Economy of the Asante Akim North Municipality

Asante Akim North is an agrarian economy. Agriculture employs about 72.7 percent of the labour force. Following Agriculture are Services which employs 20 percent and the remaining 7.3 percent in the industry sector.


Economic Activity Status

The economic activity status (i.e. persons 15 years and older by sex) of Asante Akim North Municipality is clearly depicted in figures 1.3 and 1.4. The total population of persons 15 years and older is 41,611 representing 60.1 percent the Municipality's population. Of this number, 69.2 percent is economically active (i.e. the employed and unemployed population) and 30.8 percent is economically not active. Out of the economically active population, 95.4 percent is employed and 4.6 percent are unemployed. With regard to the male population 15 years and older, 71.6 percent is economically active and 28.4 percent is economically not active. In the case of the female population, 67.1 percent is economically active and 32.7 percent economically not active.


 Local Economic Development Process

Local Government Act 462 of 1993 mandated Assemblies to be responsible for overall development of districts. They are to;

· Formulate and execute plans, programmes and strategies for the effective mobilization of resources necessary for local development.

· Promote and support productive and social development and remove any obstacle to initiate development

· Monitor the execution of development projects under approved development plans and assess and evaluate their impact on the people’s development, local, Municipal and national development.

It is therefore a constitutional requirement for Assemblies to stimulate businesses at the local level of formulating and implementing economic development strategies in tandem with overall medium term development plan and increase awareness of these plans and programs.

Local economic development include various initiatives. Some are designed to help the poor directly and some to create support for economic growth in the district. In performing its functions, the Asante Akim North Municipal Assembly involves/partners with communities, CBOs, NGOs and other stakeholders. The stakeholders are brought together for example during the development planning process to consider socio-economic needs of the Municipality and implement, monitor and evaluate the Municipal programs.

The A.A.N.M.A. facilitates arrangement for people to get assistance, support and provide credit facilities to expand their business. The district stimulates business to grow by giving incentives. For example, the Assembly has been supporting hairdressers, Artisans and PWDs with startup capital and to expand their business.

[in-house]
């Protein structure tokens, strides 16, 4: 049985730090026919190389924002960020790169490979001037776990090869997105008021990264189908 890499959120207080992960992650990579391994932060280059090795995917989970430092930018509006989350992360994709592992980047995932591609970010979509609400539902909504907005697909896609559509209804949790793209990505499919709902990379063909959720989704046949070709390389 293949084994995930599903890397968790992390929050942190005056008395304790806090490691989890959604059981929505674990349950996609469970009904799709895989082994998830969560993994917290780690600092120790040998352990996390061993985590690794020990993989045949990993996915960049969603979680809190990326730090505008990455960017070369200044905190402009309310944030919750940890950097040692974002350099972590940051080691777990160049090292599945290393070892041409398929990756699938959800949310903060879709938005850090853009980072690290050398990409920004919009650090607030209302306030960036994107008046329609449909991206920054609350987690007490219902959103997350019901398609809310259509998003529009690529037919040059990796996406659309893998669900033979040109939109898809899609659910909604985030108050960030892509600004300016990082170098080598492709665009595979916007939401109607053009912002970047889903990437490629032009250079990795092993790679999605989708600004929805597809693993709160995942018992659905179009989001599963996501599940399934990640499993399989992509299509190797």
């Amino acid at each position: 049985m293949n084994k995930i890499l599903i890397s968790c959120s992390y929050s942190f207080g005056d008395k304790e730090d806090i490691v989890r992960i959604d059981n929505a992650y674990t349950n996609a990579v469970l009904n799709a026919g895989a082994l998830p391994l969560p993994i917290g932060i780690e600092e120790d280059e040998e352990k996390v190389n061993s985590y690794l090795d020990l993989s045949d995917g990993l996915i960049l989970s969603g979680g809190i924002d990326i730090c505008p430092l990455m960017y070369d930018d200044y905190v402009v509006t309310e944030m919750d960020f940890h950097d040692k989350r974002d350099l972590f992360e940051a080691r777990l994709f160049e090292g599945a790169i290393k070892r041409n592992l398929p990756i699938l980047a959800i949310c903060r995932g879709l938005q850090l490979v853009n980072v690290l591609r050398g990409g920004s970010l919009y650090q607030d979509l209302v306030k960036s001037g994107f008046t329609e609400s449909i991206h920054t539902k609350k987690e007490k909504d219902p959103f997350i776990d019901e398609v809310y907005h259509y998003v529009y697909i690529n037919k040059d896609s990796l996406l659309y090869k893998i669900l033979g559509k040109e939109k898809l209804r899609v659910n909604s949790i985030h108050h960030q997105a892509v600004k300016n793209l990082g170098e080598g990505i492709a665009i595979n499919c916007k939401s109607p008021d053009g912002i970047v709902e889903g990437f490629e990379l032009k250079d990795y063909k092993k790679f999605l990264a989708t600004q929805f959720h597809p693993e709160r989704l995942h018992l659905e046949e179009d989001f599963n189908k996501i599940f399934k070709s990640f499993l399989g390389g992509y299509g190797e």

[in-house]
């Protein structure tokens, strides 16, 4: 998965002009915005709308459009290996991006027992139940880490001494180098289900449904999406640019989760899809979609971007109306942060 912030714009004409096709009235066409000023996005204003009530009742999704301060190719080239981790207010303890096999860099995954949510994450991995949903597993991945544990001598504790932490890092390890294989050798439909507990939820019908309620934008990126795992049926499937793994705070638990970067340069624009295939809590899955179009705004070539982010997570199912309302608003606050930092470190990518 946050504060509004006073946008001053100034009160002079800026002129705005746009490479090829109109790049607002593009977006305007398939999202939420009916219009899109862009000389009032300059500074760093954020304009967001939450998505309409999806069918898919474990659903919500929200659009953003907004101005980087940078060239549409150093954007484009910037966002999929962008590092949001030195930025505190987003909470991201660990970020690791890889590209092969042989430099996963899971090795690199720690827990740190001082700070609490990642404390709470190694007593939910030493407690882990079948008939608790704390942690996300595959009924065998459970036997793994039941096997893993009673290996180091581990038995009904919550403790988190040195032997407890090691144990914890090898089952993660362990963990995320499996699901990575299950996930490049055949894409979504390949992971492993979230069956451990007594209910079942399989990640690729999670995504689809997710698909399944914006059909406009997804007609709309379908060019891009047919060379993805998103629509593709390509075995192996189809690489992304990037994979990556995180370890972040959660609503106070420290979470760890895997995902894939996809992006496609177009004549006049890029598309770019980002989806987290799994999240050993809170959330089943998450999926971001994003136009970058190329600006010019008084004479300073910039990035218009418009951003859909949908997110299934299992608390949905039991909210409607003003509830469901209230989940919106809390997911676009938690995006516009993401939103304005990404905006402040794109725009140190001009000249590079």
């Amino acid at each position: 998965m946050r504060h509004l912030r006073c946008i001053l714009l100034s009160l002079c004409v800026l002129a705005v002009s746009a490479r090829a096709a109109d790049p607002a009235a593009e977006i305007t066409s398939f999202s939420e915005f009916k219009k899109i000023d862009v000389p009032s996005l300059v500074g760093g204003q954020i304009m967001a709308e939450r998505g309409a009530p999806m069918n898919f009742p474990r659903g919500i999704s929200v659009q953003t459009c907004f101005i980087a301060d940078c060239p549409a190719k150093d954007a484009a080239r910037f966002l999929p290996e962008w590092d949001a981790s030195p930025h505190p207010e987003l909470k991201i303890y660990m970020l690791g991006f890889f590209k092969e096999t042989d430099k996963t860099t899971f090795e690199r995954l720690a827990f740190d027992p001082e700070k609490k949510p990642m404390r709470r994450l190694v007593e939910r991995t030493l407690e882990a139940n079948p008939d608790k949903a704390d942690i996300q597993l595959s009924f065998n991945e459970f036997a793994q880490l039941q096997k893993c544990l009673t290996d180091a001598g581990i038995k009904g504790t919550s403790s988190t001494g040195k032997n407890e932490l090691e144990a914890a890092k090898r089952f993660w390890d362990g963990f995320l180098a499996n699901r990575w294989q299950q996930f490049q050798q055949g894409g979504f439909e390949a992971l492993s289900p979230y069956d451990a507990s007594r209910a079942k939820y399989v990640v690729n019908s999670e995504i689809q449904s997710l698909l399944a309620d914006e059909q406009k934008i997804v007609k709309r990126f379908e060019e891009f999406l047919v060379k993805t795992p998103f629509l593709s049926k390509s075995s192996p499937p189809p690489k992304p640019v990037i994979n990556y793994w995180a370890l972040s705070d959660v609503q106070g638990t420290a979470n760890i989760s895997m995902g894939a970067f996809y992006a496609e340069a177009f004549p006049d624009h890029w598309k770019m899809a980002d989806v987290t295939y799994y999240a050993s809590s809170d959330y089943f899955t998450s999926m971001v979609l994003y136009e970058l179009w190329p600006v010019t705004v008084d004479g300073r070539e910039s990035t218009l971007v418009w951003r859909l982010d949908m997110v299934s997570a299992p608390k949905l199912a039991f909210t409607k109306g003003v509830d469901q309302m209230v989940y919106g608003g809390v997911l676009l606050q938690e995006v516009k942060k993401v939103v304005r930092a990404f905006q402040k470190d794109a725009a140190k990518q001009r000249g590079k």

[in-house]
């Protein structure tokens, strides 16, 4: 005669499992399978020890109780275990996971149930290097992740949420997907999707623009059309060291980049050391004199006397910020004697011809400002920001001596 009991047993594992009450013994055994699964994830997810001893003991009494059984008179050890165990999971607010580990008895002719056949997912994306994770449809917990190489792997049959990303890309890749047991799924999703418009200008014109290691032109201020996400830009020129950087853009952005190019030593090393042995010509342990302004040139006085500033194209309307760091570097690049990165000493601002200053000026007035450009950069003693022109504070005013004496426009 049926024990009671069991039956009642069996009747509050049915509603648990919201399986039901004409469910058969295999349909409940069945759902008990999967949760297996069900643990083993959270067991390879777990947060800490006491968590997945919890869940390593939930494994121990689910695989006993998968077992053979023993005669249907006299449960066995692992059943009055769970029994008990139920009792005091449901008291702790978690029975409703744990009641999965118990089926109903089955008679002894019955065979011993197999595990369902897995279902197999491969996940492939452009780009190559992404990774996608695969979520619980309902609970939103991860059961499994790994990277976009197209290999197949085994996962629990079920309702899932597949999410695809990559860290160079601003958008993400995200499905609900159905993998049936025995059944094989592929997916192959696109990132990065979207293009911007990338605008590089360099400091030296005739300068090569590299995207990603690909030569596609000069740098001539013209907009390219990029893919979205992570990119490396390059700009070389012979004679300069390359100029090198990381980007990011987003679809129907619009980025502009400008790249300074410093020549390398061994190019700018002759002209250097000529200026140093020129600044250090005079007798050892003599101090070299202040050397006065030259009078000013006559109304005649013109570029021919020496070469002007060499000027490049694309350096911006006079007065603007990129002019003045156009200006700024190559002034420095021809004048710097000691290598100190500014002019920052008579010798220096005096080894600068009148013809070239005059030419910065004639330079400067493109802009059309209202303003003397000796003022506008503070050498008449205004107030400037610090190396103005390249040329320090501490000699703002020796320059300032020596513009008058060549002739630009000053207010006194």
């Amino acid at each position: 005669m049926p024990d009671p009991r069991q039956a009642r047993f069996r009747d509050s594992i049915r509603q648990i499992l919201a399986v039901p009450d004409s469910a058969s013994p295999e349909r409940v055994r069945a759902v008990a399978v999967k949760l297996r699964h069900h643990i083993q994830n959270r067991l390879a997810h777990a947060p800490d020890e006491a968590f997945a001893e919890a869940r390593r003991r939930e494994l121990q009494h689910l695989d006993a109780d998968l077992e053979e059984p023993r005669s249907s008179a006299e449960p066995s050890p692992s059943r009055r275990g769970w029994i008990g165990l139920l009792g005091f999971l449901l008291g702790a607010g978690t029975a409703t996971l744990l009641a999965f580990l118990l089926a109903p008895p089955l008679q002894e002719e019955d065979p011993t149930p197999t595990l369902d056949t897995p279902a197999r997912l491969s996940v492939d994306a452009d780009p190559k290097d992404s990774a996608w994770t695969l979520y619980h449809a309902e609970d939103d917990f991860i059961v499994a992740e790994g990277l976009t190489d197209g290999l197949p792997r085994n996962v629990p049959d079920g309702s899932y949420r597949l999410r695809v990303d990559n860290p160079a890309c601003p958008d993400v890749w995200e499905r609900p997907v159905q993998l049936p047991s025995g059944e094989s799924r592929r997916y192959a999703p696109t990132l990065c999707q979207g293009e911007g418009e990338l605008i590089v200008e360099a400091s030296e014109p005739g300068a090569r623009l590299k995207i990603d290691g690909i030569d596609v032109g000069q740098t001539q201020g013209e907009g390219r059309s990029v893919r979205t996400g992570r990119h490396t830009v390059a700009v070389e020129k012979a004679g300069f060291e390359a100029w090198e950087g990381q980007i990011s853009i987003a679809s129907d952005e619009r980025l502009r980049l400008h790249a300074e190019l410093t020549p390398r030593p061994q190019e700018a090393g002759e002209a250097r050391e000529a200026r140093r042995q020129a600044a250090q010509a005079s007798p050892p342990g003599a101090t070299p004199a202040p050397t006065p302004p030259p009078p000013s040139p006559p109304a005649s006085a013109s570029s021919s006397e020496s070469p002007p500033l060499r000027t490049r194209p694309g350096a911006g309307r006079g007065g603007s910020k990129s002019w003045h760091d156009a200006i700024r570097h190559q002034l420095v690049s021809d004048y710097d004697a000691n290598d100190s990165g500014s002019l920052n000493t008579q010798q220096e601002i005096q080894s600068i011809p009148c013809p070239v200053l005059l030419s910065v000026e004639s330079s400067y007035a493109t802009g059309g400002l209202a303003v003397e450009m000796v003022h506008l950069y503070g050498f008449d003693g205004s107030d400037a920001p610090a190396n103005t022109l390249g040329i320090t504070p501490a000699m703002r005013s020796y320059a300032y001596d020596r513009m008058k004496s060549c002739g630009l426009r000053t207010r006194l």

The Assembly has been providing basic infrastructure like roads, electricity, markets among others to stimulate private sector development.

Financial Base

Based on section 10 of the Local Government Act, 1993 (ACT 462) District Assemblies are charged with the responsibility of mobilizing resources for its development activities. The finances of the Assembly may be conveniently categorised into three (3): taxes, non taxes and transfers. Under the taxes are the basic and property rates, licenses, Building plans and permits.

The bases for the rates are the immovable property and resident adult of eighteen (18) to seventy (70) years. Students are however exempted. The basic rate is an annual fixed rate (a kind of poll tax) levied on the adult population. The property rate is however levied on the immovable properties. They include residential, commercial and industrial properties. Temporary structures also attract the rate.

Licenses are based on economic activities in the district. This license or tax serves as the permit for undertaking any such activity in the district.

Building plans and permits are statutory fees paid to the Assembly upon the approval of site and Building permit is purchased before the premises could be constructed in the district.

The non-taxes include market fees, other charges and rent as well as interest on investments. The fees are charges or tolls paid by the users of the services provided by the Assembly. Examples are the market tolls, rent, lorry park tolls, etc.

Transfers are made up of revenue from the Central Government sources, Lands Commission and donor partners to the Assembly. Those from Central Government include: DACF, HIPC and GetFund. Those from donor partners is DDF. The transfers from Lands Commission is the Assembly’s share of lands revenue collected from stool lands in the Municipality by the commission.